HC Deb 18 March 1836 vol 32 cc403-26

The dropped Order of the Day for going into a Committee of Supply having been moved,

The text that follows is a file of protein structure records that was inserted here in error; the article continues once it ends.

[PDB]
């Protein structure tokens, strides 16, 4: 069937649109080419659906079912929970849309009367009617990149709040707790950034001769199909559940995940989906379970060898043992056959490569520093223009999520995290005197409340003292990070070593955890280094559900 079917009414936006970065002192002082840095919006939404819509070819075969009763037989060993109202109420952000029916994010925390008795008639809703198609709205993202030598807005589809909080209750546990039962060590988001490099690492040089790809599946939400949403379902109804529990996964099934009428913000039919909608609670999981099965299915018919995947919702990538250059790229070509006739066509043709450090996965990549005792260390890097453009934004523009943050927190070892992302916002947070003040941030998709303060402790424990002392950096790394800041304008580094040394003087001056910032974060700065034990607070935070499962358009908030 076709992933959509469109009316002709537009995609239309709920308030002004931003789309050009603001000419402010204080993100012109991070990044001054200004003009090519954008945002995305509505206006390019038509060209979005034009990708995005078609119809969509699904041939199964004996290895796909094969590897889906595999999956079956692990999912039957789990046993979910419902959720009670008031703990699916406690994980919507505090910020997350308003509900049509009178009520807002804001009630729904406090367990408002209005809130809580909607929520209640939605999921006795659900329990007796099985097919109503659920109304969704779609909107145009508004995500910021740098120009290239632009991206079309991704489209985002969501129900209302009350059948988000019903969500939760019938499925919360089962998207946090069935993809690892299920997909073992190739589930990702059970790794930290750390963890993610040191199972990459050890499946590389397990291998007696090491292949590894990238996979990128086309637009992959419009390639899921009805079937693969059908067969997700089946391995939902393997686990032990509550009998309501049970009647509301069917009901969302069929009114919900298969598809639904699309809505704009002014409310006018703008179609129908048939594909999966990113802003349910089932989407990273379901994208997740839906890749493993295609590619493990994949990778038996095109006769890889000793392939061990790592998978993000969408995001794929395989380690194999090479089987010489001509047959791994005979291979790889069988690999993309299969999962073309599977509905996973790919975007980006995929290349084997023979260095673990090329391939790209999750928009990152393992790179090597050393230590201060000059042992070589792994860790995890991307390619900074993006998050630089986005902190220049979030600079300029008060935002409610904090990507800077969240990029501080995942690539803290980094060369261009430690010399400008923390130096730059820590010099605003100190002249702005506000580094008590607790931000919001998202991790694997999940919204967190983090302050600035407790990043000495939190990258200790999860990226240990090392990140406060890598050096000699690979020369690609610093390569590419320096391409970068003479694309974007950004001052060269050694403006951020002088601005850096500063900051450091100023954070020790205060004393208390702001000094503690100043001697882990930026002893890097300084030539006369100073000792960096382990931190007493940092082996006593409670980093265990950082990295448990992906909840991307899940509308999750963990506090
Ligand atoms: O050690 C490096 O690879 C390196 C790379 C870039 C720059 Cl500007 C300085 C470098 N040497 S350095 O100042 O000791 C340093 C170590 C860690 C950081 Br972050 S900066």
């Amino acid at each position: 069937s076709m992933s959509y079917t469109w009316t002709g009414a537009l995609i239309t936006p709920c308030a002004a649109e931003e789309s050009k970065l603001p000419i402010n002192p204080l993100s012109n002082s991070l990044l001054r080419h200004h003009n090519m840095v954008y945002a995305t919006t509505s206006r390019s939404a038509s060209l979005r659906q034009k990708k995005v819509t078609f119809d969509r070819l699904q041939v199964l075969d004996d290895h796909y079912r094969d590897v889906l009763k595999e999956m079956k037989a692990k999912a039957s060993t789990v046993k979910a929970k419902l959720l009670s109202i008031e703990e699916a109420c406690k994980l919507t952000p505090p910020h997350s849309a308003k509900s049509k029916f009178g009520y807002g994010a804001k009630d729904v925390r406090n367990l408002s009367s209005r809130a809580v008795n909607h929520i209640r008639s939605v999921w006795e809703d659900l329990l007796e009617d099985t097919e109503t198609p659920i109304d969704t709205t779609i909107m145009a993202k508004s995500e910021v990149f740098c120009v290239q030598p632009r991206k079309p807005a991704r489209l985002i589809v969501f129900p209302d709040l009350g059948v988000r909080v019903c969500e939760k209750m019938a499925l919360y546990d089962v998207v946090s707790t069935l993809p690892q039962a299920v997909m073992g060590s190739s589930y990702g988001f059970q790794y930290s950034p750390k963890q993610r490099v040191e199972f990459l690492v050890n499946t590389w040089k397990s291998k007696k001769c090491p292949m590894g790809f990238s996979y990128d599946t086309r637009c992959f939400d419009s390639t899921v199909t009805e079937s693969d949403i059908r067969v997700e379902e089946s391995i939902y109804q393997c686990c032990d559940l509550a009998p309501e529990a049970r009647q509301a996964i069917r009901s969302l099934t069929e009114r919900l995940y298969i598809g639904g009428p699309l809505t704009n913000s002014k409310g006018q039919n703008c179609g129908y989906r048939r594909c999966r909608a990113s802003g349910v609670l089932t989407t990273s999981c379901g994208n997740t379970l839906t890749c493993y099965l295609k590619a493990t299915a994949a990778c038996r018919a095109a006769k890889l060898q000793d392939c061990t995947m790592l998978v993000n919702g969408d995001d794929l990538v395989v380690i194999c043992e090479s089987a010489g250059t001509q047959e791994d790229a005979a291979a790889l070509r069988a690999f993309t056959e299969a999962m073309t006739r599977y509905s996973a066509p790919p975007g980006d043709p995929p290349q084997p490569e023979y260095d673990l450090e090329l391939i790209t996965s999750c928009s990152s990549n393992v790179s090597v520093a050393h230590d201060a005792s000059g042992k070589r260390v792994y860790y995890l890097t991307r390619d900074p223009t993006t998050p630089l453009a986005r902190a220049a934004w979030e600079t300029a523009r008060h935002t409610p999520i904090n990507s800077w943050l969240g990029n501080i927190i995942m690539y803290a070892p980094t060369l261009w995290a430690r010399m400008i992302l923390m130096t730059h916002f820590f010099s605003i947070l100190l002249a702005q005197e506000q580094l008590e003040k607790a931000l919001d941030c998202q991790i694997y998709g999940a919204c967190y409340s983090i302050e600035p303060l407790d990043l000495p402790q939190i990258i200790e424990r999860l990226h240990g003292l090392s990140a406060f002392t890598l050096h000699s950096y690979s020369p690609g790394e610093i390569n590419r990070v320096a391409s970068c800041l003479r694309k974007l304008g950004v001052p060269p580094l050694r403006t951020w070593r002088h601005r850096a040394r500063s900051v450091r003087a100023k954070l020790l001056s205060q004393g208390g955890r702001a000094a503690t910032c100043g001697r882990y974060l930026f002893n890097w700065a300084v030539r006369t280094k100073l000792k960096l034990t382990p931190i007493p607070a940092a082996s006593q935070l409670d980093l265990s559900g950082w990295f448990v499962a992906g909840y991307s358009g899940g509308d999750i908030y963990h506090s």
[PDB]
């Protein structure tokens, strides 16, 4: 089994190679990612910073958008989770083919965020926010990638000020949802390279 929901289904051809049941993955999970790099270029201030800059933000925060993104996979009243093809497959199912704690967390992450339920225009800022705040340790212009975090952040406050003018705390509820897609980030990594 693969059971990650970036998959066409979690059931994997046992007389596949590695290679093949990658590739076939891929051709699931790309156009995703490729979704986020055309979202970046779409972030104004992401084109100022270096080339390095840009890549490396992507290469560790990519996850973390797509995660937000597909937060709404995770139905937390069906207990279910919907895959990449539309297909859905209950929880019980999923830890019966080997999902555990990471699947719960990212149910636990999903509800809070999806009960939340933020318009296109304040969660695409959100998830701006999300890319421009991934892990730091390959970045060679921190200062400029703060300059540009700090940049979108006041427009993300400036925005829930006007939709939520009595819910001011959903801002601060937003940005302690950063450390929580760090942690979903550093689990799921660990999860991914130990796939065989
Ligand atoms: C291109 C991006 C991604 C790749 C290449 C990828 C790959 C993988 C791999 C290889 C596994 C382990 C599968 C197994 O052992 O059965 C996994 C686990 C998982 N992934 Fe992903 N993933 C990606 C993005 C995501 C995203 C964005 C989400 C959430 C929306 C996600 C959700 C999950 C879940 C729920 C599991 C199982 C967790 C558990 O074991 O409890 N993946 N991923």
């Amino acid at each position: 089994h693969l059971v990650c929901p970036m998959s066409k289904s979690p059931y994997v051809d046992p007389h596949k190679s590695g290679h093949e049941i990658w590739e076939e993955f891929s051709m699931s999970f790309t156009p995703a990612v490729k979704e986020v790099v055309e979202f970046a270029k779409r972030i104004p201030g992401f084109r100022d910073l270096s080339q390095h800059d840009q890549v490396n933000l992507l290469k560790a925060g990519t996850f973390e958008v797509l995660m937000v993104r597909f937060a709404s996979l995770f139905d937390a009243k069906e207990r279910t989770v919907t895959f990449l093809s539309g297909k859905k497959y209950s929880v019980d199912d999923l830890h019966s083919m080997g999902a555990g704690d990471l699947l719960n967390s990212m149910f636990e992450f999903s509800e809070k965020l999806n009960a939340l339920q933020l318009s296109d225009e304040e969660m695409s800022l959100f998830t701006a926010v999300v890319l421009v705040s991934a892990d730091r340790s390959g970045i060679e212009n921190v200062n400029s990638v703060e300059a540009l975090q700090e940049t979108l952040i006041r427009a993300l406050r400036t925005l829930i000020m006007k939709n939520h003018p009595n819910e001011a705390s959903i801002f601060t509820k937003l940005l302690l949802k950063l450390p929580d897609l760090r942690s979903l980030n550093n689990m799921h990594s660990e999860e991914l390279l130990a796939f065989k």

Sir Stratford Canning